Saturday, April 30, 2011

Remembering My Mother, Artist Shirley Moskowitz

Refugees (1942) by Shirley Moskowitz. Marble. Collection of the National Museum of Jewish History

Remembering My Mother, Shirley Moskowitz
by Samuel Gruber

It is hard for me to accept that it has been four years this weekend since my mother, artist Shirley Moskowitz, died in Santa Monica, California at the age of 86.

I've written about some of her art on this blog before, and though Jewish themes were not a major preoccupation in her work, I thought I would remember her on this Jewish Art and Monuments Blog by posting a few of her explicitly Jewish works, many of which will be unknown to her friends and even family members. Several of Shirley's earliest works - or at least those that survive - are of Jewish subjects, reflecting a strong Jewish presence in her life, especially through the Susnitskys, her mother's extended Texan-Jewish family. Her first published drawing is of her Hebrew teacher, submitted to the Jewish youth magazine Young Israel when she was fifteen.

"Undecided about what to draw, I thought of my first Hebrew teacher who has since passed away,"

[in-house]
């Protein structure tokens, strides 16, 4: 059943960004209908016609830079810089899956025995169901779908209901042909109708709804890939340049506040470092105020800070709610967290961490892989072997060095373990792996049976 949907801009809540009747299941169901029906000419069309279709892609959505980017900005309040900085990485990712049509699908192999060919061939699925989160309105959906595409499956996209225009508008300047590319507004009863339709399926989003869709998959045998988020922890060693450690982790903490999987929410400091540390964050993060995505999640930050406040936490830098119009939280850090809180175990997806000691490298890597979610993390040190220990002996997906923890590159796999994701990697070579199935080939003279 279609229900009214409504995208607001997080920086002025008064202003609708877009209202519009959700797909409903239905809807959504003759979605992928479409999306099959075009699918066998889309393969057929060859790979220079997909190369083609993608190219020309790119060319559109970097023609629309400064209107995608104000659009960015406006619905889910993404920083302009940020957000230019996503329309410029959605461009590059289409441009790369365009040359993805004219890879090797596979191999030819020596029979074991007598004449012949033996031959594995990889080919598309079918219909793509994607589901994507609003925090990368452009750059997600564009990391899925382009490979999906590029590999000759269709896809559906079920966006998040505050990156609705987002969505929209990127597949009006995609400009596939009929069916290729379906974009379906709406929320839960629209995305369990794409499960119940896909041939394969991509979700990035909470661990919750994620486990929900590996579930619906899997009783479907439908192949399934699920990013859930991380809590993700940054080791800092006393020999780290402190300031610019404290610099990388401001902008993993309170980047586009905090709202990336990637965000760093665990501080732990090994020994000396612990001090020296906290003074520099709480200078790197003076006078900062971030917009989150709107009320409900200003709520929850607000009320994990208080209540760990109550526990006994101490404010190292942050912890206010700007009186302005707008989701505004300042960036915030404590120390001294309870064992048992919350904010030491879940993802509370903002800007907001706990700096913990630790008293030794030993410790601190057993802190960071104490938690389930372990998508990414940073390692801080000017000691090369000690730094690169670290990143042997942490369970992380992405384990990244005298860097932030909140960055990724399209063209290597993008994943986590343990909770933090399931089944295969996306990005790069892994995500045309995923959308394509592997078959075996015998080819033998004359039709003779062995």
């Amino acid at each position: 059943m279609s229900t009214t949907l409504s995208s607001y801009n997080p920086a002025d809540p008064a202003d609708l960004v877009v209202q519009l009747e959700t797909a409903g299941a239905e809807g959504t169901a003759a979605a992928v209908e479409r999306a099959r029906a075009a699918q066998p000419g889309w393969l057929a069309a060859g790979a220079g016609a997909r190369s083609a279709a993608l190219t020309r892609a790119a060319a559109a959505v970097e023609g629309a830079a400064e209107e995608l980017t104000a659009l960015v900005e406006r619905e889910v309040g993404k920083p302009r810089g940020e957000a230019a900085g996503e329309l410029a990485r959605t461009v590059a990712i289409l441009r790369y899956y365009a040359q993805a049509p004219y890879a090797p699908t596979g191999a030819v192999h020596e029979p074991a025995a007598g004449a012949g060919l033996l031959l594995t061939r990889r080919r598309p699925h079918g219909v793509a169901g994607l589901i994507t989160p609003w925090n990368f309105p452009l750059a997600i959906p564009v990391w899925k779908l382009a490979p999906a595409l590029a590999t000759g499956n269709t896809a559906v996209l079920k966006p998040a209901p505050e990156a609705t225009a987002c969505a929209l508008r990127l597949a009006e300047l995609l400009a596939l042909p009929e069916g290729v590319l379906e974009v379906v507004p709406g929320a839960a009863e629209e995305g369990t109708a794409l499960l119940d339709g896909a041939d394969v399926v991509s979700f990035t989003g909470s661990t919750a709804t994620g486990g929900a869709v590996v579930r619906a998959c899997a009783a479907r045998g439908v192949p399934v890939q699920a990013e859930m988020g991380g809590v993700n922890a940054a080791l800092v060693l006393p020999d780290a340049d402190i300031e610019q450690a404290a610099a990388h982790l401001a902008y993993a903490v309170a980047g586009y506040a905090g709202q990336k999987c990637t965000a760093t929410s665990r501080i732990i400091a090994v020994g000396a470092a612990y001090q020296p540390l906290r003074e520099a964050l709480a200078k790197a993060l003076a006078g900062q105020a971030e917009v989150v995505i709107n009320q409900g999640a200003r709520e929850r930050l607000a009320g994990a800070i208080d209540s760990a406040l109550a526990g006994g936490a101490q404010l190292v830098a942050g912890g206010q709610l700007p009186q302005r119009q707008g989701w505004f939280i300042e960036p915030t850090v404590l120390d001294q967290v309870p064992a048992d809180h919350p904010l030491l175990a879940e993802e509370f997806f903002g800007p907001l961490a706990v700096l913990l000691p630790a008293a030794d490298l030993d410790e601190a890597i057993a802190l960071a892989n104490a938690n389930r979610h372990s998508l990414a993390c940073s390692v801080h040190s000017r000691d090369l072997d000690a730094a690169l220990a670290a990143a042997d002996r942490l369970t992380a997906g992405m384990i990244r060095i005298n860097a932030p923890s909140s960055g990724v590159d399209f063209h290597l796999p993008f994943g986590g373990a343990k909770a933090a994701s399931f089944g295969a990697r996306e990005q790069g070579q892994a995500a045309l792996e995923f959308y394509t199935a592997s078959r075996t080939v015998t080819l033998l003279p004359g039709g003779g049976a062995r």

First published drawing by Shirley Moskowitz, Young Israel (1935).

One of her first large works of sculpture is a marble carving (above) from 1942 of two tired seated figures called "Refugees." If there was any doubt as to the subject of this work, it was made clear when she donated it to the Museum of American Jewish History (now the National Museum of American Jewish History).

Later, in the early 1960s she carved a series of Jewish figures that are essentially nostalgic, and these look back to her childhood memories of attending religious services at her grandfather's synagogue in Brenham, Texas and perhaps again to her Hebrew teacher. Three works - Der Chazin, The Rabbi and Olenu were carved during a period when she most involved with a Jewish community, but in a thoroughly modern way. My family moved into its second suburban home in 1959, a new split-level house in a new housing development outside of Philadelphia. We three children were soon all attending afternoon Hebrew school twice a week and "Junior Congregation" on Saturdays at the Norristown Jewish Community Center, in nearby Norristown, Pa.